As already mentioned, I am not a camper, but I am a hiker! One of our friends, Taylor, organized a group trip to Utah for two weeks to hike and enjoy a change of scenery. We all quarantined ahead of time and discussed COVID precautions we were taking to ensure we were on the same page. We stayed in a nice golf community in Washington, Utah that had a few too many screaming children for our tastes but had plenty of space, a backyard for zoom workouts, and a pool. There were six of us in the house, and dare I say, it felt like we were almost back to "normal". It felt like I was with good roommates again, cooking together, drinking wine by the fire, and playing drinking games. When not attempting to grill or figuring out how to buy liquor in Utah, we hiked in Zion National Park, learned how to slide down sand dunes, and rode mules in the North Rim of the Grand Canyon. My favorite hike was Angel's Landing where you need to hold onto a chain for the last half mile or so to avoid falling off the edge of the cliff. The risk-seeker in me lives for this type of adventure.

While not the world travels I was anticipating to have during this time, I was thankful for a vacation I honestly would not have planned if we were in non-COVID times. I have always gone on vacation outside of the U.S. for my one vacation a year, so it was nice to explore the country I was finally leaving. My birthday also occurred during this vacation, and it is difficult to describe how grateful I was to actually be able to actually have a small celebration this year. We were not able to celebrate my acceptance to INSEAD, not able to celebrate most people's birthdays, and not able to celebrate engagements. So being able to be surrounded by friends who went out of their way to make sure I had a wonderful day was so sweet that I think my birthday curse has been lifted.


From Utah, I took a COVID test to travel to the Northeast. Before even moving to New York, my ex and I wanted to take a classic Northeast road trip in the fall. Now, no one was able to join me, but that did not stop me from crossing one more item off my bucket list. This was not the first time I traveled solo, and it will not be the last. For anyone that has not traveled solo, you are missing out on experiences you simply cannot get when traveling with other people. During this time, traveling solo was not as wonderful as it usually is - you are not allowed to eat at the bar and strike up conversations with strangers who can change your perspectives on life or gain lifelong friends over drinks. This time, traveling solo was a bit lonely in comparison, but it was also nice to have a few days to myself between being with friends for a few weeks. As expected, the fall foliage was gorgeous, the Maine lobster was so good that I ate it at every meal, and the Ben & Jerry's factory made me feel like a kid in a candy shop. Ice cream is my favorite dessert, maybe even food, and I drove 4 hours out of the way to finally see the factory.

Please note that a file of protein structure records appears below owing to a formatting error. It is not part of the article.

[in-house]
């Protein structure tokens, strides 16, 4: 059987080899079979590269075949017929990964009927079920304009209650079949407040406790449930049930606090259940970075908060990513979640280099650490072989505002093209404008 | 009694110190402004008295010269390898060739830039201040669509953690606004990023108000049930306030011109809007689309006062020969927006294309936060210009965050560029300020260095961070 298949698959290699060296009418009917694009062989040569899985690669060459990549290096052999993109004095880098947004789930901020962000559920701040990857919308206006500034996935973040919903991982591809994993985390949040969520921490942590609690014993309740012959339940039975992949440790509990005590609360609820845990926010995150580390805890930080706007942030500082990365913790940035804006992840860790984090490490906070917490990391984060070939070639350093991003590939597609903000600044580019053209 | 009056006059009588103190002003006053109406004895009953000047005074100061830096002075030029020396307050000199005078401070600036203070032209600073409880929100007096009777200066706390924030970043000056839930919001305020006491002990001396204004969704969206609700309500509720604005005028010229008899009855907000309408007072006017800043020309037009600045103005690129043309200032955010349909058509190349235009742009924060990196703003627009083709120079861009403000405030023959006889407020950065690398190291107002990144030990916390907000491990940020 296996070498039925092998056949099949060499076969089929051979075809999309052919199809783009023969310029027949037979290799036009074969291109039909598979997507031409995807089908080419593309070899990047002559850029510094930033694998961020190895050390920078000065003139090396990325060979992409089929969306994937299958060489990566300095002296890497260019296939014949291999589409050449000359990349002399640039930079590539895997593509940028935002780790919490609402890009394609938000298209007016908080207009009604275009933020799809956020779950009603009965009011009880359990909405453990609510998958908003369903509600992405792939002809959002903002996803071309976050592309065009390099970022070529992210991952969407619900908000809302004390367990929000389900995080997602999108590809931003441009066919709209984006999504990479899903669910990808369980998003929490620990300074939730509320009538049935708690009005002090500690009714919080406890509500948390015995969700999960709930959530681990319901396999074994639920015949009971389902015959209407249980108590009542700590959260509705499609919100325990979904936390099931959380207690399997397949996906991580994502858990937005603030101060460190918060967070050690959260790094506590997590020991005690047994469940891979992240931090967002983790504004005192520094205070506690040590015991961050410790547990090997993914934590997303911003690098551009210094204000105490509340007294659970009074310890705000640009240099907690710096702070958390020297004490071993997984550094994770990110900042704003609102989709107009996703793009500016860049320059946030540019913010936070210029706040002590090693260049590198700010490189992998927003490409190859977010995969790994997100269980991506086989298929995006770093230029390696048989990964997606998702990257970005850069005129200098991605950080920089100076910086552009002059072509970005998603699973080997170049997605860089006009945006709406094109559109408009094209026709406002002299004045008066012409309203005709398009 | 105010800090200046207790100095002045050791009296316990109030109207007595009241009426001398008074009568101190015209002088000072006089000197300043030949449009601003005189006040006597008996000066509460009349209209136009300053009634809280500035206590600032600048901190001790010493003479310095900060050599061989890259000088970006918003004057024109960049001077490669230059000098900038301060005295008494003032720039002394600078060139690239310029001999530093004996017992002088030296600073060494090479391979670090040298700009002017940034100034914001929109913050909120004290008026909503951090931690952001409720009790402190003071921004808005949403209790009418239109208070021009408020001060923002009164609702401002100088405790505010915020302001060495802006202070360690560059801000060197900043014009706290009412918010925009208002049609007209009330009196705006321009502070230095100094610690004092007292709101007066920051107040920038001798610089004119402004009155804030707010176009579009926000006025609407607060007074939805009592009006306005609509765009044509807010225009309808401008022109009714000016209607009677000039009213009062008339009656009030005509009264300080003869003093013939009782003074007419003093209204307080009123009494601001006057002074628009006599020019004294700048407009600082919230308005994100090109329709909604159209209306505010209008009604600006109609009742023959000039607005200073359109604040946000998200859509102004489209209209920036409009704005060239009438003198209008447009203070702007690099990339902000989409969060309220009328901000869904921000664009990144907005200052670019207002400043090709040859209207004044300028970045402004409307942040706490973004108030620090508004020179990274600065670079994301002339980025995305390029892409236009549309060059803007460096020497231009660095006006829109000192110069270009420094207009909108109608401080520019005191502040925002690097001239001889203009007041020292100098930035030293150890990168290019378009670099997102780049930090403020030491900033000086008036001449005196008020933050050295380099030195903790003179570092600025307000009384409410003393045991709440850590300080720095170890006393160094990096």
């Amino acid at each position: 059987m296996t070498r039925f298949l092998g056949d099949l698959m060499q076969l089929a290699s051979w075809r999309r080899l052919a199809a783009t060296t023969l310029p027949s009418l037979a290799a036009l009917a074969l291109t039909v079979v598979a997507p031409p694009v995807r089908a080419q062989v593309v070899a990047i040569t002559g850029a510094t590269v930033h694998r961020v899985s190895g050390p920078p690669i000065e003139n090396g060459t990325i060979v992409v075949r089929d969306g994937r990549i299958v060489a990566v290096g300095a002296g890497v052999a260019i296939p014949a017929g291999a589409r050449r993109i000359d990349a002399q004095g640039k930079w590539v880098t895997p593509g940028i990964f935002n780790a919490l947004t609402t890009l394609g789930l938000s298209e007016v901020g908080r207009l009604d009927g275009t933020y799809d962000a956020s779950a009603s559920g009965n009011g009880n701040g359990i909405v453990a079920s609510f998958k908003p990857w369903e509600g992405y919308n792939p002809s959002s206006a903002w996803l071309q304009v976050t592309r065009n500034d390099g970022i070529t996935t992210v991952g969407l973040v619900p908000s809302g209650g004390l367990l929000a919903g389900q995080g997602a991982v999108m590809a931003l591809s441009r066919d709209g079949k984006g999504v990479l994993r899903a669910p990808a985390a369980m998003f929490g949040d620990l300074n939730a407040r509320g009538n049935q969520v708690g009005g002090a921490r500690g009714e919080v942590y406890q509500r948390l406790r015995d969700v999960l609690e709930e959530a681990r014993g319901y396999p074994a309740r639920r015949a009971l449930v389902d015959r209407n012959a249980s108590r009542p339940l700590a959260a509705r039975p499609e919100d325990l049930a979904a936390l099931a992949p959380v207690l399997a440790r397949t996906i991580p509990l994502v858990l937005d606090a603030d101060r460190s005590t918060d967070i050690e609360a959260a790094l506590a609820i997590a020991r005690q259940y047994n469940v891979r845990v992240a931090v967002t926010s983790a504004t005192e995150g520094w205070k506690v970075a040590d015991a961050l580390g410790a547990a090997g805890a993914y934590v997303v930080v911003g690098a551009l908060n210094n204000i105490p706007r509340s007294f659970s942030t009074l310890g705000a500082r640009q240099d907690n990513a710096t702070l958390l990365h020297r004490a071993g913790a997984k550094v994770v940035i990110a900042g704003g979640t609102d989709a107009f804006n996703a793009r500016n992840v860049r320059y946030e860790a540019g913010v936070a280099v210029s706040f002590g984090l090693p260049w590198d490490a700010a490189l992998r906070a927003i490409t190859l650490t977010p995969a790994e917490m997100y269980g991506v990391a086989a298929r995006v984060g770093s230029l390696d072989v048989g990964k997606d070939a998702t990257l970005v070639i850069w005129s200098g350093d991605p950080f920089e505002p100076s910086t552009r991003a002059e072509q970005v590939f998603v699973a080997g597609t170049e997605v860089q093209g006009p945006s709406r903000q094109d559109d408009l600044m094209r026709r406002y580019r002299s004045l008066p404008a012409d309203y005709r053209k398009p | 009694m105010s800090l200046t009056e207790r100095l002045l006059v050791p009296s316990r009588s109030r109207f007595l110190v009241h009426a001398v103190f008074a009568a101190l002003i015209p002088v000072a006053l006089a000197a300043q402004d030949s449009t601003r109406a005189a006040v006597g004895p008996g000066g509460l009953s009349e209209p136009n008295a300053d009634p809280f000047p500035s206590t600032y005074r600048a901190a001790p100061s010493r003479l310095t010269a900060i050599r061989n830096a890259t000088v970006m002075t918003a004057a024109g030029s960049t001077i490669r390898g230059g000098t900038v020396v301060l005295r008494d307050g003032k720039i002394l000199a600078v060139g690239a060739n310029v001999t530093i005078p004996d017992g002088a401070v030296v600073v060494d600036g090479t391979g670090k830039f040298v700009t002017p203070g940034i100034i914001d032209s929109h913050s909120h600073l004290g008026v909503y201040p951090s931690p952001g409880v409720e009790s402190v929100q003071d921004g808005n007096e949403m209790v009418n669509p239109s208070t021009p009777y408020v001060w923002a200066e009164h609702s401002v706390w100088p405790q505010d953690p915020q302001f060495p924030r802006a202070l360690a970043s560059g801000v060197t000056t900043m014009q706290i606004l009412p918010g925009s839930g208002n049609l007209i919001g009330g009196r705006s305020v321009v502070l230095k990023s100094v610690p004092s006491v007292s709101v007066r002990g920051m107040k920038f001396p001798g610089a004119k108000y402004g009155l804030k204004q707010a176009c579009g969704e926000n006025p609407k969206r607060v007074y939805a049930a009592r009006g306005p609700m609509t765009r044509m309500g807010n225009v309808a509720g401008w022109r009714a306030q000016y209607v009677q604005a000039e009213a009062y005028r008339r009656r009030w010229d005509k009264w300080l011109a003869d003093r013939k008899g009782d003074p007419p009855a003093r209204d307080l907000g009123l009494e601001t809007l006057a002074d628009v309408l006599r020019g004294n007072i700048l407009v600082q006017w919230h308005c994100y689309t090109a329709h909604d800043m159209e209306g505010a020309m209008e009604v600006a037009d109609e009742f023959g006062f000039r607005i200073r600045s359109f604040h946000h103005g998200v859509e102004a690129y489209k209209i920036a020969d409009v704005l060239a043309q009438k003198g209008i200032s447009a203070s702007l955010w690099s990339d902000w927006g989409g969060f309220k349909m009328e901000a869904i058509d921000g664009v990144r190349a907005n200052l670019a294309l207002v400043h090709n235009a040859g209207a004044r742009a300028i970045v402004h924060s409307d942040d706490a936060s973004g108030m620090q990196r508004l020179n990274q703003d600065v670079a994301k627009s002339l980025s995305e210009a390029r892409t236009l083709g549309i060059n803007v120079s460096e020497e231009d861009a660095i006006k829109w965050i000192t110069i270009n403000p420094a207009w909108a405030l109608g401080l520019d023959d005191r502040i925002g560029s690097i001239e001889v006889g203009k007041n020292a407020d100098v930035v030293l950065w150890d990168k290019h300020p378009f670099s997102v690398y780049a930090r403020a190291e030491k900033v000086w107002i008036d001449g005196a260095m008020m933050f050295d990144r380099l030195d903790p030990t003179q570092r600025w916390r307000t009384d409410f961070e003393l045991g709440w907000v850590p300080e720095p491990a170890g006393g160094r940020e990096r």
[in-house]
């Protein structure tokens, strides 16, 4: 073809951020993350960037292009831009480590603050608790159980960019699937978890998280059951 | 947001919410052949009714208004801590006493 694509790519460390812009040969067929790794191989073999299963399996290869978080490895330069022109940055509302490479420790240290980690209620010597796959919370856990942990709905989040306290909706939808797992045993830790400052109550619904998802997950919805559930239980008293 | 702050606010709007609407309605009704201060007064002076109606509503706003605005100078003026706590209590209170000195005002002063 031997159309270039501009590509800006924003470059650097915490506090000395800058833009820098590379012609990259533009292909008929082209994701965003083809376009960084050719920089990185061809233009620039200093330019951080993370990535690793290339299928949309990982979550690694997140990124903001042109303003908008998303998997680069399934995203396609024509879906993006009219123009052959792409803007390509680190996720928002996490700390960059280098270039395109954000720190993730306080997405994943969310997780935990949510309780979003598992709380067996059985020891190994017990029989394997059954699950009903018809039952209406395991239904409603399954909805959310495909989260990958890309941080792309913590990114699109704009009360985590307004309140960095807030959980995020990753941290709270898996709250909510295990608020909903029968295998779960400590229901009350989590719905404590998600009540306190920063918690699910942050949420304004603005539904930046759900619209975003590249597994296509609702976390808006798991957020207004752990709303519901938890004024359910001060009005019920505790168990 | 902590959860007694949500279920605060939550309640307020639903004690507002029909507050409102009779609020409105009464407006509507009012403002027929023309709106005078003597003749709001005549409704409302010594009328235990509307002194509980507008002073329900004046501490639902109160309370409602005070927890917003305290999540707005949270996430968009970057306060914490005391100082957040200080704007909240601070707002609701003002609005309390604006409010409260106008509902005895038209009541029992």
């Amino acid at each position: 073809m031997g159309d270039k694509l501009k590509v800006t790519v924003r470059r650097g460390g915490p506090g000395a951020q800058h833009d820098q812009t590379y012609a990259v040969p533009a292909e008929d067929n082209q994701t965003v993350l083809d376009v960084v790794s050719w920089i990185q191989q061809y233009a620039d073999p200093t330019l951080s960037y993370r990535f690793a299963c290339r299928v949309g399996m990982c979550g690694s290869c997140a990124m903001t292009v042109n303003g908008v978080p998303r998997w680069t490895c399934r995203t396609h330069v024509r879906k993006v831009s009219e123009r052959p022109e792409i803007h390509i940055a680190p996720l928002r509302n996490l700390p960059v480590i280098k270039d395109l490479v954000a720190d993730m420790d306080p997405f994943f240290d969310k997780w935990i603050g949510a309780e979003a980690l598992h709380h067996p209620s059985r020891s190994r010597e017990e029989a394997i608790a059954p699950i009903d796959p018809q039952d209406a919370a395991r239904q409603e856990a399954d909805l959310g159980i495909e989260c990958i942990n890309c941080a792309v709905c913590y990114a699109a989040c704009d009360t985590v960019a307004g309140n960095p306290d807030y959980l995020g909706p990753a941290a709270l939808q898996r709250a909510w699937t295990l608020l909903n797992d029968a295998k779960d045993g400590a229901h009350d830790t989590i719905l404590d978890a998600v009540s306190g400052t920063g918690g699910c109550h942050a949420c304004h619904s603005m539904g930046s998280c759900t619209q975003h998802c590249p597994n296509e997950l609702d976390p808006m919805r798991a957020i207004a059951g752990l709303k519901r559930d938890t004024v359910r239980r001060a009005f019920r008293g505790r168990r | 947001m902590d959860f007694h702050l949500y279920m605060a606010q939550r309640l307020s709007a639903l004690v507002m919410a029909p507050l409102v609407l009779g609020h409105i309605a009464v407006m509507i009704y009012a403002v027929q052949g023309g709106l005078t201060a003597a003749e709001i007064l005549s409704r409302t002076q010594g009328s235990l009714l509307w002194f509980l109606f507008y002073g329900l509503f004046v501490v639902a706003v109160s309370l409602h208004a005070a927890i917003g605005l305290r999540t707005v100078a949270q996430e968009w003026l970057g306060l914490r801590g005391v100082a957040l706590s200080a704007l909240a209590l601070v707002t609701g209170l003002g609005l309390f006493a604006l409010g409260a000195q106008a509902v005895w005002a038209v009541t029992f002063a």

One place that surprised me on this trip was Boston. I hadn't been to Boston since I attended a nerd camp in middle school and didn't remember much of it, but due to the helpful advice from a future INSEAD classmate, I was able to hit the main spots in two days. The food was amazing, the cobble stone streets were beautiful, and of course, there was history everywhere. I re-walked the Freedom Trail, but I was a bit disappointed by the lack of representation on the trail. Paul Revere gets his whole house and his wife only got a measly, honorary bench? Who do you think stayed home and took care of the family while he was off riding his horse? There was also only one woman statue that was a tribute to a Quaker woman who was executed for her faith. I wonder how many people have walked by that statue and still treated other people poorly because of what or who they believed in. The Freedom Trail provided a much needed history refresher, but it also made me realize that I either never noticed the lack of representation before or never questioned the information absorbed from history books and classes. While a necessary tour of Boston, also realize how many people are still fighting to be treated as equals.

And finally, my lovely NYC